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The Hayes Cabinet

February 13, 2020

In 1877 there were only seven Cabinet level departments.  A prominent former Senator from Missouri, someone who had been a general in the Union Army, was named Secretary of the Interior.  President Hayes appointed a former Confederate colonel, someone who had supported his Democratic opponent, as Postmaster General.  His Navy Secretary was a Virginian.  His Attorney General was from Massachusetts, the Secretary of War was from Iowa, and the Treasury Secretary was from Ohio.  To ensure geographical balance Hayes needed a Secretary of State from New York.

Roscoe Conkling, the Republican boss of New York state, was only too happy to advise the President regarding his Cabinet selections, especially Secretary of State.  Conkling recommended former Congressman Tom Platt, but Hayes chose former Attorney General William Evarts, someone Conkling despised.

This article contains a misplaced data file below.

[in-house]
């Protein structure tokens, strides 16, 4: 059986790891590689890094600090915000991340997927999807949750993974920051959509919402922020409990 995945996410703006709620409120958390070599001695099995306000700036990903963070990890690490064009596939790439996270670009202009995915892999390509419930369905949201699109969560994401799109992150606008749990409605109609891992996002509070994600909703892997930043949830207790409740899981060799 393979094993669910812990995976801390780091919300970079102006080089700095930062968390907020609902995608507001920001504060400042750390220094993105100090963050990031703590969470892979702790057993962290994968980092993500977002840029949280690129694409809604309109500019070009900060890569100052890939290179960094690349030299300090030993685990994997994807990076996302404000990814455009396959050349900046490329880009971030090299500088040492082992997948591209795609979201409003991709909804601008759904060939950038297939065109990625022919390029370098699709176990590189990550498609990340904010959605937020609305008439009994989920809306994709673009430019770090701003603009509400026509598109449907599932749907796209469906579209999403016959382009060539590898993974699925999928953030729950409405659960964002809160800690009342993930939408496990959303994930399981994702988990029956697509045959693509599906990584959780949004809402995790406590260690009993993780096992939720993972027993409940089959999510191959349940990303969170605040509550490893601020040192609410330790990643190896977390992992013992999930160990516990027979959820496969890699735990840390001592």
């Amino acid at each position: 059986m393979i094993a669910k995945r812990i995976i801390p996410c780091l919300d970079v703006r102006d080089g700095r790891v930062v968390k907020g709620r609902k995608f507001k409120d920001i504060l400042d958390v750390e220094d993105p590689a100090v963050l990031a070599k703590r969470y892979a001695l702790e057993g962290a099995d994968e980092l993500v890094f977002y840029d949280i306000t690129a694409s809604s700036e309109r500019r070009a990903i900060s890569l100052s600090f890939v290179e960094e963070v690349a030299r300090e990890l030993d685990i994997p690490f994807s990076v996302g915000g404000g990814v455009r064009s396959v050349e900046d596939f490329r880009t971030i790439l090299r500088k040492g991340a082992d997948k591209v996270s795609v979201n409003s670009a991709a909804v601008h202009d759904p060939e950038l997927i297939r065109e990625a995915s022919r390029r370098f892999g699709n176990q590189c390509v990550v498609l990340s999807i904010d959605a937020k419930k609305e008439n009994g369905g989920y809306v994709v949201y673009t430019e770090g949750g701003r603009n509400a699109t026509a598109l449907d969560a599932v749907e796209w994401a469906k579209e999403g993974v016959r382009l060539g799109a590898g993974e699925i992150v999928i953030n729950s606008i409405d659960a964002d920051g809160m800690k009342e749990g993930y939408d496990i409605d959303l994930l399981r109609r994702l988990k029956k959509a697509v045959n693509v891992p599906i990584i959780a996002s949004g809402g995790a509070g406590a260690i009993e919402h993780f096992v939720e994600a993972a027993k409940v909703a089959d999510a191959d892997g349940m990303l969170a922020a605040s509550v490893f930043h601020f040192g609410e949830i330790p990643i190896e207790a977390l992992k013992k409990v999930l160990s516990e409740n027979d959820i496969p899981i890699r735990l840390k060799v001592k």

Conkling had been a U.S. Senator for ten years.  During the previous eight years President Grant had consulted with Conkling regarding Federal appointments of people from New York.  There was no law which directed Grant to do this, but there was a strong tradition of courtesy shown to the Senators of each state.  Conkling expected Hayes to follow the tradition, but Hayes viewed Senatorial courtesy as a hindrance to genuine government reform.

So Hayes chose Evarts.  It was not simply a choice made without consultation.  It was a poke in Conkling’s eye!  Evarts was not merely an intrastate rival, but someone, according to Conkling, “whose record as a Republican has been more than doubtful.”

Hayes owed Conkling no favors.  After the disputed election of 1876 Conkling did nothing to support Hayes.  Meanwhile, Hayes had an even bigger surprise in store for Conkling.

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